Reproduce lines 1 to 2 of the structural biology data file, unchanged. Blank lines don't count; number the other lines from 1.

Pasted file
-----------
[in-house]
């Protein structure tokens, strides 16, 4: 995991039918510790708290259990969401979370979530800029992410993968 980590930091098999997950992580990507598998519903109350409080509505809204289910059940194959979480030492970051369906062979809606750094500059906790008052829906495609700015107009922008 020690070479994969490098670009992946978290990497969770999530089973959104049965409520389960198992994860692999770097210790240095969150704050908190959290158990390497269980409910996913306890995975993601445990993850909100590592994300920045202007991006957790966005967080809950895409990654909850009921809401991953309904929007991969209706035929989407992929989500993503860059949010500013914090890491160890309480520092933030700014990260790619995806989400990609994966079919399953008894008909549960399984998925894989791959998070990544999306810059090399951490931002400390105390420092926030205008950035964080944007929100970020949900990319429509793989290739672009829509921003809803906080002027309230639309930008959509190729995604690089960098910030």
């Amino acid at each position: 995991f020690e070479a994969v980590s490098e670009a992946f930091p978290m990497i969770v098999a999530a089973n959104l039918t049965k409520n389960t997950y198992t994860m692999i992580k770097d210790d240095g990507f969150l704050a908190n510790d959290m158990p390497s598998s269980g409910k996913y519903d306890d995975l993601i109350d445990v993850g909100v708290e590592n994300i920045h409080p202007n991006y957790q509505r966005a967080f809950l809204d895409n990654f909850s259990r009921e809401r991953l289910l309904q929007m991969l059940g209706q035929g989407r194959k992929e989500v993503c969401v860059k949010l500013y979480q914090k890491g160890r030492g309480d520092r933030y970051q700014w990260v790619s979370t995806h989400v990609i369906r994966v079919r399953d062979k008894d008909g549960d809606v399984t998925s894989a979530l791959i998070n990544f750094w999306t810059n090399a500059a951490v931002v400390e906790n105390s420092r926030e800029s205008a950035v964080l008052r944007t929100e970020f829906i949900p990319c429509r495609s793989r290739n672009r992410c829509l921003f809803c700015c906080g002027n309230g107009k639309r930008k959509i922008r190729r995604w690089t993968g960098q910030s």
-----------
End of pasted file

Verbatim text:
[in-house]
């Protein structure tokens, strides 16, 4: 995991039918510790708290259990969401979370979530800029992410993968 980590930091098999997950992580990507598998519903109350409080509505809204289910059940194959979480030492970051369906062979809606750094500059906790008052829906495609700015107009922008 020690070479994969490098670009992946978290990497969770999530089973959104049965409520389960198992994860692999770097210790240095969150704050908190959290158990390497269980409910996913306890995975993601445990993850909100590592994300920045202007991006957790966005967080809950895409990654909850009921809401991953309904929007991969209706035929989407992929989500993503860059949010500013914090890491160890309480520092933030700014990260790619995806989400990609994966079919399953008894008909549960399984998925894989791959998070990544999306810059090399951490931002400390105390420092926030205008950035964080944007929100970020949900990319429509793989290739672009829509921003809803906080002027309230639309930008959509190729995604690089960098910030």